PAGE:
When asked if there have been any occasions when he and Cartoon Network have gone head-to-head, Antonucci scratches his. There might be times when they might not see something Im doing. Ill say believe me, trust me, Ill let you see that its working. They let me go ahead and give it a shot, which is really brave on their part. Theres never been a conflict. Ive been doing this for 25 years they know Im not going to jerk them around.
Antonucci reveals some of the spirit that animates his work in the course of acknowledging the executives who have trusted him over the years. Usually Im pretty picky with the folks I work with. I go after the brave ones, like Abby Terkhule at MTV or Linda Simensky at Cartoon Network [she has since moved on to PBS Kids] people who are looking to push borders and open new doors to animation, not just fill spots. If that kind of head-butting scenario came around I would basically say f.u. and talk to you later. If you hired me to do something for you, you need to have some sort of trust and respect.
In that spirit, Antonucci walked away from doing a campaign with ESPN in what he recalled as a horrible experience with a nervous client. I didnt accept the job based on revisions they put forth theres 10,000 studios out there that can do that middle of the road stuff. Even though it might put him in a temporary hole (being an independent studio doesnt mean being independently wealthy), he prefers to stick to his guns. People know what theyre getting into when they knock on my door. My thing is always about integrity first, cash later.
As to Cartoon Networks ownership of his creation, Antonucci says, I get asked that a lot. I dont have a problem with it because I still get to do the show. In my heart its always going to be my property even though legally its not. Im not a stickler for holding onto things I come up. Once its over and done with I can easily wipe my slate clean and move onto the next project without any hesitation. I did it with the Grunts [MTVs The Brothers Grunt] and when the time comes Ill do it with the Eds.
From his north of the border perch, Antonucci sees numerous co-production projects taking advantage of Canadas film and TV production subsidies, but rejects that as a route for his own work. Folks come up here with shows that they maintain rights to and end up doing co-pro deals where they have five people investing money from all over the world. Everything they do has to go through the boards of those companies. A guy who was selling tires is now an artist because he put his money into the show. Im just not into that.
Doing a series for Cartoon Network is a perfect set-up for Danny, said Bill Schultz, producer/partner, Mike Young Prods. All he really loves to do is make his show. Hes been working on it for a long time and any other network would be saying we need these episodes quicker. Danny doesnt work that way he takes it one at a time. Hes not an ambitious businessman who wants to build a studio or a library.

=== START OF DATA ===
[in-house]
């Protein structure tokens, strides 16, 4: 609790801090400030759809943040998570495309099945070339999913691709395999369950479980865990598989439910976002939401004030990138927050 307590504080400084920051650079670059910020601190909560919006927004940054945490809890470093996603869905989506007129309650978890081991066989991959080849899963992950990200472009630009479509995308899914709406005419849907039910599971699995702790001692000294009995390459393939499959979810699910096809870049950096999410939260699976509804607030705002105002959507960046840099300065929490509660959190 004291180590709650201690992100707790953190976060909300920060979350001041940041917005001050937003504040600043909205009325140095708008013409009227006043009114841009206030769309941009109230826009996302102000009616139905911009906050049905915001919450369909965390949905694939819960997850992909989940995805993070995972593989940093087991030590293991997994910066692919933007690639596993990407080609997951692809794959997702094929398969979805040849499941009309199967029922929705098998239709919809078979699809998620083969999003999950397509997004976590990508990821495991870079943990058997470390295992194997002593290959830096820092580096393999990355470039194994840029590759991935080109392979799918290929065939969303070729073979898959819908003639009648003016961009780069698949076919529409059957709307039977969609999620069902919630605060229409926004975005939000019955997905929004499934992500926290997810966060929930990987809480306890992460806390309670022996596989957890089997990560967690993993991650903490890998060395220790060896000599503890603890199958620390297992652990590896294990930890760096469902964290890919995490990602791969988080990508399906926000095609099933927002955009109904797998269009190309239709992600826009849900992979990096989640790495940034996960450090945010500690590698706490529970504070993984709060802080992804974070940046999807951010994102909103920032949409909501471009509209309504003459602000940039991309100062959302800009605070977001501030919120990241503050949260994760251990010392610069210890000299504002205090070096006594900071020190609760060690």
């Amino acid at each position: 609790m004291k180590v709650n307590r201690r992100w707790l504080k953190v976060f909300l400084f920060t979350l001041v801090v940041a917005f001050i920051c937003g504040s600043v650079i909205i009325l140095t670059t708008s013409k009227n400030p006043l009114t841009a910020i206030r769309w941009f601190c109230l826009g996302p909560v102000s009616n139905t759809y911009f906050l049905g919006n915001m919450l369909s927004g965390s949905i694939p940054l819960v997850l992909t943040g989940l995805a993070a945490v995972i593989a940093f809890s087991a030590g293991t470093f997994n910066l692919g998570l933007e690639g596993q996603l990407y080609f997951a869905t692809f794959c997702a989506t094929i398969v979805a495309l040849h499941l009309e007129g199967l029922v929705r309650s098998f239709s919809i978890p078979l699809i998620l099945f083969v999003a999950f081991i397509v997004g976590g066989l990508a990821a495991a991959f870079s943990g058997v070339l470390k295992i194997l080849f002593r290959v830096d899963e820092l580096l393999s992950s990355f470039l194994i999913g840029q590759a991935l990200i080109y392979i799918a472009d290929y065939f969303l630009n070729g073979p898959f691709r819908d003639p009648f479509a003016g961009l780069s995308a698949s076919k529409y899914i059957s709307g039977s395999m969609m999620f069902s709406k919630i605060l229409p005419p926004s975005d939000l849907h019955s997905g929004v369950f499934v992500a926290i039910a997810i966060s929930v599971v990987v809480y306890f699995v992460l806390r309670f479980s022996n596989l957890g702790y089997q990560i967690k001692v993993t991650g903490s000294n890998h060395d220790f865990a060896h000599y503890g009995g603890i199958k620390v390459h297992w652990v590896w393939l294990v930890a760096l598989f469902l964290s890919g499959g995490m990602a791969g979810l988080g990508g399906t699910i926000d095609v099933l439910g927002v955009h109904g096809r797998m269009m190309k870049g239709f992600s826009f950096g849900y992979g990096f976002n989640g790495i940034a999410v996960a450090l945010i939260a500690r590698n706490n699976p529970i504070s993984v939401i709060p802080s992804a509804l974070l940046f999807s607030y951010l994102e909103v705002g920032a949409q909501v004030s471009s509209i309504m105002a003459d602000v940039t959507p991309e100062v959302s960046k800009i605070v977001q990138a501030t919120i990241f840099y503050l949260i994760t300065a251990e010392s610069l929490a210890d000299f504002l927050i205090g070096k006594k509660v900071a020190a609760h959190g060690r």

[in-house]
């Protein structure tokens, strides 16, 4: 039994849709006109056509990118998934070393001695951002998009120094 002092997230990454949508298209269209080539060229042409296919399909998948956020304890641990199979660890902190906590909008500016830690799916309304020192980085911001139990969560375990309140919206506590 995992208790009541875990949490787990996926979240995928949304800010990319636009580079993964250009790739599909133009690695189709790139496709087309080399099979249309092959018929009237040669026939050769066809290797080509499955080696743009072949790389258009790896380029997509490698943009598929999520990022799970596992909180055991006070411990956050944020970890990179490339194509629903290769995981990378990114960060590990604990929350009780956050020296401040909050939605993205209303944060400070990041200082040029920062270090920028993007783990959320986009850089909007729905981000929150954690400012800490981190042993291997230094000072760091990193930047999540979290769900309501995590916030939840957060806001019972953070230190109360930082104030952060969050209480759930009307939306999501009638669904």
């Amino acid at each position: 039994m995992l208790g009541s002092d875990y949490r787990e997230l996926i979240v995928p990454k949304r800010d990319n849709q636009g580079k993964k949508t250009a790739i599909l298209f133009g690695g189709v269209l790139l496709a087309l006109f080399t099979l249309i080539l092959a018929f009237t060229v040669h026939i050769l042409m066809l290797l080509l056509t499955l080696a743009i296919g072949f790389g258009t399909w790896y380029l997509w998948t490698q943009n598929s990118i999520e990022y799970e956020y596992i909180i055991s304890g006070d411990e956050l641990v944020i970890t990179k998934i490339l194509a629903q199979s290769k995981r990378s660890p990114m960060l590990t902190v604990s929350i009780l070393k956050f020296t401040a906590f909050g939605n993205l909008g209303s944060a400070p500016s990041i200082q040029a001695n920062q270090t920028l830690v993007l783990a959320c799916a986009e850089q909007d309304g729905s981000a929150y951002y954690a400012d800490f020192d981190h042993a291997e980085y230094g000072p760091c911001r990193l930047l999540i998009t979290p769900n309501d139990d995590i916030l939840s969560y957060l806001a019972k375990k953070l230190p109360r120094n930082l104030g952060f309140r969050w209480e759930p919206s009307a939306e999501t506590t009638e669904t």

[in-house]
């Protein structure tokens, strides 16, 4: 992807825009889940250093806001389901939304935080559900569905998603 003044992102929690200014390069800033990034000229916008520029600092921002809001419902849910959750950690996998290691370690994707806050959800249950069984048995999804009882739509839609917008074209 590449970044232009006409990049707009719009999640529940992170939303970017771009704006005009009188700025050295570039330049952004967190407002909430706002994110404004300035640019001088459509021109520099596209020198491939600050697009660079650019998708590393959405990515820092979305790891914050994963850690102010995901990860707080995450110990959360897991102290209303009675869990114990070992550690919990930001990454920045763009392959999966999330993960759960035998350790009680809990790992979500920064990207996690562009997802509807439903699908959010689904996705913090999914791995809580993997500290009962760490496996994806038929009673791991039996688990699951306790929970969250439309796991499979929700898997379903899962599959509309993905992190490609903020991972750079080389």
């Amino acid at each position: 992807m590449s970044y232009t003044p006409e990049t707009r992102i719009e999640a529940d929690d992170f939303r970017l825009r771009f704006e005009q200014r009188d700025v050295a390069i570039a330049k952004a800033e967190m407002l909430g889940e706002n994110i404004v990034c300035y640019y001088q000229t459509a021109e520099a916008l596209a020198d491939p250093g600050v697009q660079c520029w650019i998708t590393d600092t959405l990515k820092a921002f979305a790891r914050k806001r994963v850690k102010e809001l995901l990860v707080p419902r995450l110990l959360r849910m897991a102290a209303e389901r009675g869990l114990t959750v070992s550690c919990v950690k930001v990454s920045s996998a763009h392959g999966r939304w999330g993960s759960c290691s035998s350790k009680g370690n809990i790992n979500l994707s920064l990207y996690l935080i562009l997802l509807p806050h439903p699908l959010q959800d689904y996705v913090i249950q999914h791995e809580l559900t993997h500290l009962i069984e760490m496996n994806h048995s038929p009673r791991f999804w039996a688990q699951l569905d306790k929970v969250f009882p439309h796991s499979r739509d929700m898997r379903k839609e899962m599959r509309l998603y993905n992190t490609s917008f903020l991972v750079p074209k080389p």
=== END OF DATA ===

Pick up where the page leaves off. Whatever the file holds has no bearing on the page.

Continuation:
But Schultz is. The former head of Film Roman is now partnered with Mike Young and Mikes wife Liz in the Woodland Hills, California-based Mike Young Prods. The studio is producing the new He-Man series for Cartoon Network a show the network runs as an acquisition and not an owned property. In spite of the changing economics of animation production, Schultz sees opportunities for a studio to create and own its own properties.
Cartoon Network runs 24/7 they need programming. They cant finance everything on the channel there isnt enough capital out there and they only have so much library. They definitely acquire stuff, they have a need for it, but they dont pay a lot. It might cost them $20,000 per episode for U.S. rights to a show they can run the hell out of over three or four years, versus $400,000 to produce it themselves and own it outright. Only so many shows can make their cost back in terms of merchandising and foreign sales, so they hedge their bets and mix it up a little bit.
We have a show called Pet Alien. We created and developed it, we raised the financing and sold it to Cartoon Network as an acquisition we keep all the rights. Schultz outlines the steps that go into creating a Pet Alien: Well present an idea to the networks. They might say we like it and want to own it, and you make that deal. In other situations you take your idea to co-production partners, co-financiers, etc. You develop a plan where you can finance it independently, including some of your own money or your own sweat equity; you defer your fees, do whatever you have to do to get it financed.
Schultz looks back at the birth of the Fox Kids Network as the beginning of the modern system of producing animation. In the old days independent really meant independent; the ownership was independent. FOX was the first network to own the shows that were being produced for them. You still had independent studios, but they were really just doing work for hire for the networks.
Back then it was possible to get a pre-sale based on your presentation, but thats happening less and less now. Theres no low-hanging fruit anymore. You basically have to have the show in production, have your financing in place and show the network at least finished footage if not actual episodes before theyll buy it. Its a challenging business model, but for the right people with the right skill sets and the right approach there is opportunity to make a good show that can last and last. The holy grail for the independent producer is to come up with a Power Rangers or a Ninja Turtles.
Even though his studio is Tom Warburtons Kids Next Door home base, Curious Pictures exec producer Richard Winkler also endorses the co-production route. We like a mix of different business models. The secret ingredient to whatever success weve had is diversity. We like to keep our eggs in multiple baskets.
In a co-production deal, usually half the production budget comes from the sale of U.S. TV and home video rights, and the rest of the world makes up the other half. Winkler works with a Canadian production partner to take advantage of that countrys production subsidies: Their system is complicated and fairly restrictive, but set up right it can generate significant production financing for a country of thirty million people. You have to deal with an elaborate point system based on what countrys passport is in your director or writer or editors pocket, and youre also required to spend 75% of your budget in the country.